After the death of CyanogenMod, its successor – LineageOS – has come to life. The first official builds are now available for download. We updated the Nexus 5X with the migration build, and were able to upgrade directly from an existing CyanogenMod installation. This stirs up hope for easy updates.
Good news for modders: so-called dirty flashing doesn't appear to be a problem with LineageOS [pronounced: Li-ne-yah]. So, anyone who had previously used CyanogenMod can update directly from one ROM to the next. You need not fear errors, crashes or loss of data if you upgraded to the CM successor. We were able to check this with at least two devices in the editorial office.
Over the weekend, the first official builds for LineageOS were released. For Nexus 5X, 6P, the Moto G4 and G4 Plus, and other devices the Nougat-based version, Lineage 14.1, is now available for new servers. A total of around 80 devices will follow. The builds are updated daily, as well as nightly experiments. The CM to Lineage experimental builds are a seamless upgrade from CM to Lineage, but they are also marked by an ugly watermark that permanently overlays the display.
My colleague, Hans-Georg, had already done the dirty upgrade on the LG G3, and without first restoring the factory settings. The upgrade was successful, though it was an unofficial build. Today, we conducted the experiment with the Nexus 5X. When we upgraded from CyanogenMod 14.1 to LineageOS 14.1 Experimental, all of the Google apps – but not the Google account – were lost. Gapps could be re-installed afterwards and used immediately without a new login.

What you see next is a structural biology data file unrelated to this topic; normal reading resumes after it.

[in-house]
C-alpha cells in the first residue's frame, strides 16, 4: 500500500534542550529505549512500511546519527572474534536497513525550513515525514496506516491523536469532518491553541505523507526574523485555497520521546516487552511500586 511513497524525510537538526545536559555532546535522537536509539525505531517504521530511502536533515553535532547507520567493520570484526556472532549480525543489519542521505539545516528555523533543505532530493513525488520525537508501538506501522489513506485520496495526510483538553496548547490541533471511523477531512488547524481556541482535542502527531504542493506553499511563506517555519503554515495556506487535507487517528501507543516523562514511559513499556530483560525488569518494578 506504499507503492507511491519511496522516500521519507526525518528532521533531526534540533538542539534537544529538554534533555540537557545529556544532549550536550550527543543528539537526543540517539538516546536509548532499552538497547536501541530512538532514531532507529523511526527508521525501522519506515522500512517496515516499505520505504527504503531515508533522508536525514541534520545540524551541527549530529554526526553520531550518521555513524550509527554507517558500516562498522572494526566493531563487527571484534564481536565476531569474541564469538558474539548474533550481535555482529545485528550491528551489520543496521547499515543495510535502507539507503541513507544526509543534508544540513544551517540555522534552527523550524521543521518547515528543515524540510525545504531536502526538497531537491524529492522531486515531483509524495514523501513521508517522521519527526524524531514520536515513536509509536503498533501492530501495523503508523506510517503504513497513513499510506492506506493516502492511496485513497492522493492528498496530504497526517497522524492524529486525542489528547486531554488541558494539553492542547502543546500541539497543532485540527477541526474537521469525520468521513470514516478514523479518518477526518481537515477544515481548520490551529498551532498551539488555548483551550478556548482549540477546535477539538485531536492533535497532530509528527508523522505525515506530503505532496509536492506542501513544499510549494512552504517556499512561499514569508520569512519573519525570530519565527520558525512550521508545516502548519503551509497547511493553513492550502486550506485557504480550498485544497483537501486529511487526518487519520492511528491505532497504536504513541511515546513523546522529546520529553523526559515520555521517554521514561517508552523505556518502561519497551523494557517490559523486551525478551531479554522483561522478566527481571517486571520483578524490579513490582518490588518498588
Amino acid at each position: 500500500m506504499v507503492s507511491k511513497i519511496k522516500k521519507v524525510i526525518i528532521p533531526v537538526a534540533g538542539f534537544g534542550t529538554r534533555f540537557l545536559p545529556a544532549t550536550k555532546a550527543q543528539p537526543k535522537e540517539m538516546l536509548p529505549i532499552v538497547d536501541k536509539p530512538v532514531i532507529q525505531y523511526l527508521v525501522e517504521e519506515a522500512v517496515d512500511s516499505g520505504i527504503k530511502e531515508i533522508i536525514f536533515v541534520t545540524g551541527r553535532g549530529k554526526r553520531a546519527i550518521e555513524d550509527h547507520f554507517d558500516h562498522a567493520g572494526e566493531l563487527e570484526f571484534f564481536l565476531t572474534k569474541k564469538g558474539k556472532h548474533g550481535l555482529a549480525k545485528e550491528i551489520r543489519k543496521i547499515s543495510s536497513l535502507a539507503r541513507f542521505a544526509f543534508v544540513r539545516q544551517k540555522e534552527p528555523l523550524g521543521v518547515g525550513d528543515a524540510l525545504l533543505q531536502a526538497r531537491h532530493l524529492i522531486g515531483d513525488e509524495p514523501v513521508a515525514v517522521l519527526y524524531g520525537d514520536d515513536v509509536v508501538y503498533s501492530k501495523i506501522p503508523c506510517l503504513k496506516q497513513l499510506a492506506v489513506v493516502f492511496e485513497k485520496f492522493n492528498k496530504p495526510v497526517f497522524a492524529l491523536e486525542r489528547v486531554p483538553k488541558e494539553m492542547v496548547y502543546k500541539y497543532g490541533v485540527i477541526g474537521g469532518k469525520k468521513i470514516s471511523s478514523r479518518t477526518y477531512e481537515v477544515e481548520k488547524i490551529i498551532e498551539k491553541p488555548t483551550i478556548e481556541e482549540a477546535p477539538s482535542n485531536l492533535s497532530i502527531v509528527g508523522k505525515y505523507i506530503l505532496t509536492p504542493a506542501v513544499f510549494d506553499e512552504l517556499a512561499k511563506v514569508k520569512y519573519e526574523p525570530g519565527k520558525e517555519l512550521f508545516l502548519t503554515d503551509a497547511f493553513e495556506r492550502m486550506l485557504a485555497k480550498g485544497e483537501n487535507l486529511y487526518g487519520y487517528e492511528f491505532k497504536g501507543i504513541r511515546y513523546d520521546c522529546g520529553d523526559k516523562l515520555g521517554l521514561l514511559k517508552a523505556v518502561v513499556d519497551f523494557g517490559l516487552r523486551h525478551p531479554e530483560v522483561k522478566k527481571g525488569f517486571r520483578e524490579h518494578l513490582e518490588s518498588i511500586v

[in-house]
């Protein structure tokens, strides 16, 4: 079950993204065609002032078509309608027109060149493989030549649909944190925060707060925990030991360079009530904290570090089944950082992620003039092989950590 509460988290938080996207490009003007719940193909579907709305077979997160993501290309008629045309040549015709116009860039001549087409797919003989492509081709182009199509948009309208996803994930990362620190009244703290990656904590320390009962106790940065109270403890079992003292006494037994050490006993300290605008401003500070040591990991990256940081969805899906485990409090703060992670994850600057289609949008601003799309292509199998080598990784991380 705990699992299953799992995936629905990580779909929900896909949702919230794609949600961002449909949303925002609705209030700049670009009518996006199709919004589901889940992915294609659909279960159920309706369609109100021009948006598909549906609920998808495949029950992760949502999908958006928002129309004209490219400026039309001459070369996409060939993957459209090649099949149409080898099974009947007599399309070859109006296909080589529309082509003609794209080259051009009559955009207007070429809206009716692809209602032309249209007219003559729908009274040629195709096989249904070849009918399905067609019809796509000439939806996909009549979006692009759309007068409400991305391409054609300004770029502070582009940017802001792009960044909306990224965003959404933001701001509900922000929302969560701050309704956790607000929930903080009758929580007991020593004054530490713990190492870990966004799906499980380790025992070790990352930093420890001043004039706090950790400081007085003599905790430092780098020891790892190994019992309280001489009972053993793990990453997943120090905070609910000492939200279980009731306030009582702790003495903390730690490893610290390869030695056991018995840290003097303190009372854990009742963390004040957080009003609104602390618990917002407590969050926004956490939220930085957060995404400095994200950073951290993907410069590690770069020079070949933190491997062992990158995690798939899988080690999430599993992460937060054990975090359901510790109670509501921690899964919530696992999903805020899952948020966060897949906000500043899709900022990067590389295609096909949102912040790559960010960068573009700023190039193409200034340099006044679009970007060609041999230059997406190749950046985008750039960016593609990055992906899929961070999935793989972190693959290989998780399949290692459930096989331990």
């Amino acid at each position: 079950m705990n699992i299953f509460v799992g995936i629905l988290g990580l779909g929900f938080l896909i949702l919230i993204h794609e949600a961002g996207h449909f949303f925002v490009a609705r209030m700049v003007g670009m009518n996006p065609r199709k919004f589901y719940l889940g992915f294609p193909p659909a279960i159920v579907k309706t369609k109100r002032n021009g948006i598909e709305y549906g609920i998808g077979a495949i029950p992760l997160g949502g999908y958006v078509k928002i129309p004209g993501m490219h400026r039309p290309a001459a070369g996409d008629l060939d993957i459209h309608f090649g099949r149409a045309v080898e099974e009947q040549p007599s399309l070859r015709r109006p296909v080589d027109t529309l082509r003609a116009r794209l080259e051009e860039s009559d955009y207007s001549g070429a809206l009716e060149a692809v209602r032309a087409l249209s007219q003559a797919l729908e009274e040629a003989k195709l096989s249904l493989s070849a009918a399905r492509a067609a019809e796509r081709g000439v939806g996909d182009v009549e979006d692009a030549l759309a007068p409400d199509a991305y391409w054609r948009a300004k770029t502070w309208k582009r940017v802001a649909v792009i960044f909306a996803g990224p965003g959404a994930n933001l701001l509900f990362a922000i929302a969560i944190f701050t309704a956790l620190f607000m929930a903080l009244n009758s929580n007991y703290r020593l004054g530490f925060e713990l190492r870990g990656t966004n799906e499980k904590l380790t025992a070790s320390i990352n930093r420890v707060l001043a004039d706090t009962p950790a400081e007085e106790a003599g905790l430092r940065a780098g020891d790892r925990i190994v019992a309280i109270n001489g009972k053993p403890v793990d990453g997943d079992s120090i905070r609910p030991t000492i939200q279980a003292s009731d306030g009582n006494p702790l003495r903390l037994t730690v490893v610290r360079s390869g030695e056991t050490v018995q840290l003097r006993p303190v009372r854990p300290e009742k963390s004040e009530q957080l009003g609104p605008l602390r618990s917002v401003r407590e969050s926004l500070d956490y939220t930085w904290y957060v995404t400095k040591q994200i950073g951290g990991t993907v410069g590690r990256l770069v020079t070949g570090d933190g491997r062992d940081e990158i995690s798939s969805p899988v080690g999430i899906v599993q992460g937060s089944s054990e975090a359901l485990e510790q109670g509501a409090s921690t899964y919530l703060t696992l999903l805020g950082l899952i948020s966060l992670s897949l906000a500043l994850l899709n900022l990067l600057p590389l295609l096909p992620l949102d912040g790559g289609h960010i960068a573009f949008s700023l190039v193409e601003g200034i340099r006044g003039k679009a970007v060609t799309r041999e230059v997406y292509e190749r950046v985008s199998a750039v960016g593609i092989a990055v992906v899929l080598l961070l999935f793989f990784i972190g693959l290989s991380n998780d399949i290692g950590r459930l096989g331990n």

After the migration, you can install a nightly and (later, once it's available) weekly build. However, at the time of writing, the download for the nightly build was not available. As a result, we haven't been able to test this yet. Additionally, it had not worked with the integrated update function.
There are hardly any important differences from CyanogenMod. Root access is no longer a standard part of the ROM and must be installed separately or activated in its own builds. A corresponding ZIP file for rooting LineageOS should also be available for download sometime soon. According to the blog post for the release manager ciwrl, you must flash only once during the initial installation.
Will you miss CyanogenMod? Have you tried migrating to LineageOS yet? Let us know in the comments below.